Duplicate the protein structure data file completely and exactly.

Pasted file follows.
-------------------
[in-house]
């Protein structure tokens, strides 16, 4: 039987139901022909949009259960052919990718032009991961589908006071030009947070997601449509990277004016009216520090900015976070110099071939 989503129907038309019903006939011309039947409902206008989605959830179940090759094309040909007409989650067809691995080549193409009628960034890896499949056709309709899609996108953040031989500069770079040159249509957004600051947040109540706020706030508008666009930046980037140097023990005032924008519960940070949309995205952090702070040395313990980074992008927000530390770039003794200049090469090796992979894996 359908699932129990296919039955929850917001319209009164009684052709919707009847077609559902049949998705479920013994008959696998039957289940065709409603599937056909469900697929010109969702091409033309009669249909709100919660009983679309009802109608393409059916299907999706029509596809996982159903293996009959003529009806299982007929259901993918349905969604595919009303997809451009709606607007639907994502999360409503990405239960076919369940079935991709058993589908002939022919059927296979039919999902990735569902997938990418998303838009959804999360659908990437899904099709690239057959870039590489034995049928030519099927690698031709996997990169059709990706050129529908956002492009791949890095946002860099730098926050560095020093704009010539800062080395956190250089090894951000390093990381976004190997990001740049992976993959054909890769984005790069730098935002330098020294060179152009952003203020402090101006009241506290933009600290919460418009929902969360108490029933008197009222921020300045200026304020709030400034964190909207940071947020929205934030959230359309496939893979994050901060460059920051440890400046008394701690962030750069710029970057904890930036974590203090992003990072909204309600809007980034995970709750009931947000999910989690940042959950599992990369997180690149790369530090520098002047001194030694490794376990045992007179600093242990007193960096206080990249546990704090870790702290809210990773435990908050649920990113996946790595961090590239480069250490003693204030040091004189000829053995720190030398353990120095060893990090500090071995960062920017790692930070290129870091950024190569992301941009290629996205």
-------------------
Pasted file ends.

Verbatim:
[in-house]
């Protein structure tokens, strides 16, 4: 039987139901022909949009259960052919990718032009991961589908006071030009947070997601449509990277004016009216520090900015976070110099071939 989503129907038309019903006939011309039947409902206008989605959830179940090759094309040909007409989650067809691995080549193409009628960034890896499949056709309709899609996108953040031989500069770079040159249509957004600051947040109540706020706030508008666009930046980037140097023990005032924008519960940070949309995205952090702070040395313990980074992008927000530390770039003794200049090469090796992979894996 359908699932129990296919039955929850917001319209009164009684052709919707009847077609559902049949998705479920013994008959696998039957289940065709409603599937056909469900697929010109969702091409033309009669249909709100919660009983679309009802109608393409059916299907999706029509596809996982159903293996009959003529009806299982007929259901993918349905969604595919009303997809451009709606607007639907994502999360409503990405239960076919369940079935991709058993589908002939022919059927296979039919999902990735569902997938990418998303838009959804999360659908990437899904099709690239057959870039590489034995049928030519099927690698031709996997990169059709990706050129529908956002492009791949890095946002860099730098926050560095020093704009010539800062080395956190250089090894951000390093990381976004190997990001740049992976993959054909890769984005790069730098935002330098020294060179152009952003203020402090101006009241506290933009600290919460418009929902969360108490029933008197009222921020300045200026304020709030400034964190909207940071947020929205934030959230359309496939893979994050901060460059920051440890400046008394701690962030750069710029970057904890930036974590203090992003990072909204309600809007980034995970709750009931947000999910989690940042959950599992990369997180690149790369530090520098002047001194030694490794376990045992007179600093242990007193960096206080990249546990704090870790702290809210990773435990908050649920990113996946790595961090590239480069250490003693204030040091004189000829053995720190030398353990120095060893990090500090071995960062920017790692930070290129870091950024190569992301941009290629996205």